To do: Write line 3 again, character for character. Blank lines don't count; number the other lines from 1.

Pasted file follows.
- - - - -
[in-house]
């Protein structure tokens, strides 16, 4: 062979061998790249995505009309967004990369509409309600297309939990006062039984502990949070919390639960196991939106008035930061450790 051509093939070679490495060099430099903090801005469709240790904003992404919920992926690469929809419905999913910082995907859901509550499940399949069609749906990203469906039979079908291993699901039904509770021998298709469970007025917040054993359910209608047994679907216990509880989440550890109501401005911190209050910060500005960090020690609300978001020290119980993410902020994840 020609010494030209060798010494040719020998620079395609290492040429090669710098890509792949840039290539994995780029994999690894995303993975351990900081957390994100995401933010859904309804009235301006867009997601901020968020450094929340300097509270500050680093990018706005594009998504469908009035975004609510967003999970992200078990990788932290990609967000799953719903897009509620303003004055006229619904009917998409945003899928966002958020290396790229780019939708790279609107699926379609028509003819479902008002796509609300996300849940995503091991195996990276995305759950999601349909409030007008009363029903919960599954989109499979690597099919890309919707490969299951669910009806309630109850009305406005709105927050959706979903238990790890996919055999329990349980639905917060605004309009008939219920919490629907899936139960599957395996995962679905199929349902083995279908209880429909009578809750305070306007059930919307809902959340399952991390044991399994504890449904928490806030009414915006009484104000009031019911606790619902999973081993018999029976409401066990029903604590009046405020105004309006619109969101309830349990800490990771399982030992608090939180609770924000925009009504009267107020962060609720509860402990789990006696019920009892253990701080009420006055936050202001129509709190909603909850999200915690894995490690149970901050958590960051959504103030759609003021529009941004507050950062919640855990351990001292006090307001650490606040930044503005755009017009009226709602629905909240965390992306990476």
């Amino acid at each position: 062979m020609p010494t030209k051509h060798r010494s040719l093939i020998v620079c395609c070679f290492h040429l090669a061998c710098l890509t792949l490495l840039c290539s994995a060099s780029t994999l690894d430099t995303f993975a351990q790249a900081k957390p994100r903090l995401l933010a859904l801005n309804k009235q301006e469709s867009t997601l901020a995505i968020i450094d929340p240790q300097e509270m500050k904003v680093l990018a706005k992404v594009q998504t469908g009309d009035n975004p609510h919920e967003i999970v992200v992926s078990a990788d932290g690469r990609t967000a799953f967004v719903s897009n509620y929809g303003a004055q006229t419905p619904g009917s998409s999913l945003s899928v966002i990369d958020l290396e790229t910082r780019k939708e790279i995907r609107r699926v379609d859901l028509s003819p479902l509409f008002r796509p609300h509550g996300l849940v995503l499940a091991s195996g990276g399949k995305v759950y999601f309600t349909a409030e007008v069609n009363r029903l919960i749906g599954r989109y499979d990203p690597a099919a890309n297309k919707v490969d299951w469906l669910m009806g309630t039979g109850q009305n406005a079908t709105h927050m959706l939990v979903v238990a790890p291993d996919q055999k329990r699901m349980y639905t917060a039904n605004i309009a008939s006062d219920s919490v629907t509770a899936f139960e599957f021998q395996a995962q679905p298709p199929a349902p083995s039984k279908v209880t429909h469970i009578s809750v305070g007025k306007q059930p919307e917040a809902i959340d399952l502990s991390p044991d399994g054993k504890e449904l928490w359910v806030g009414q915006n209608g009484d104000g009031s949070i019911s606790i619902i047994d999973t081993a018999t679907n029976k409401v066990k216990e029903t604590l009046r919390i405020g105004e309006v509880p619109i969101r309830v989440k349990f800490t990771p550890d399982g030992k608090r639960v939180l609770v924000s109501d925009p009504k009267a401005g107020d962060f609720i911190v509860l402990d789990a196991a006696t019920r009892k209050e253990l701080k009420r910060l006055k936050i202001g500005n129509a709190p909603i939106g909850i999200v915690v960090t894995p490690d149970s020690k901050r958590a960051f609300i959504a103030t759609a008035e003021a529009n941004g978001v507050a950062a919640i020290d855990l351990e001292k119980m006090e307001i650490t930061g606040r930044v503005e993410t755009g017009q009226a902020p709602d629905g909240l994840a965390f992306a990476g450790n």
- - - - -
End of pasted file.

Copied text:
């Amino acid at each position: 062979m020609p010494t030209k051509h060798r010494s040719l093939i020998v620079c395609c070679f290492h040429l090669a061998c710098l890509t792949l490495l840039c290539s994995a060099s780029t994999l690894d430099t995303f993975a351990q790249a900081k957390p994100r903090l995401l933010a859904l801005n309804k009235q301006e469709s867009t997601l901020a995505i968020i450094d929340p240790q300097e509270m500050k904003v680093l990018a706005k992404v594009q998504t469908g009309d009035n975004p609510h919920e967003i999970v992200v992926s078990a990788d932290g690469r990609t967000a799953f967004v719903s897009n509620y929809g303003a004055q006229t419905p619904g009917s998409s999913l945003s899928v966002i990369d958020l290396e790229t910082r780019k939708e790279i995907r609107r699926v379609d859901l028509s003819p479902l509409f008002r796509p609300h509550g996300l849940v995503l499940a091991s195996g990276g399949k995305v759950y999601f309600t349909a409030e007008v069609n009363r029903l919960i749906g599954r989109y499979d990203p690597a099919a890309n297309k919707v490969d299951w469906l669910m009806g309630t039979g109850q009305n406005a079908t709105h927050m959706l939990v979903v238990a790890p291993d996919q055999k329990r699901m349980y639905t917060a039904n605004i309009a008939s006062d219920s919490v629907t509770a899936f139960e599957f021998q395996a995962q679905p298709p199929a349902p083995s039984k279908v209880t429909h469970i009578s809750v305070g007025k306007q059930p919307e917040a809902i959340d399952l502990s991390p044991d399994g054993k504890e449904l928490w359910v806030g009414q915006n209608g009484d104000g009031s949070i019911s606790i619902i047994d999973t081993a018999t679907n029976k409401v066990k216990e029903t604590l009046r919390i405020g105004e309006v509880p619109i969101r309830v989440k349990f800490t990771p550890d399982g030992k608090r639960v939180l609770v924000s109501d925009p009504k009267a401005g107020d962060f609720i911190v509860l402990d789990a196991a006696t019920r009892k209050e253990l701080k009420r910060l006055k936050i202001g500005n129509a709190p909603i939106g909850i999200v915690v960090t894995p490690d149970s020690k901050r958590a960051f609300i959504a103030t759609a008035e003021a529009n941004g978001v507050a950062a919640i020290d855990l351990e001292k119980m006090e307001i650490t930061g606040r930044v503005e993410t755009g017009q009226a902020p709602d629905g909240l994840a965390f992306a990476g450790n």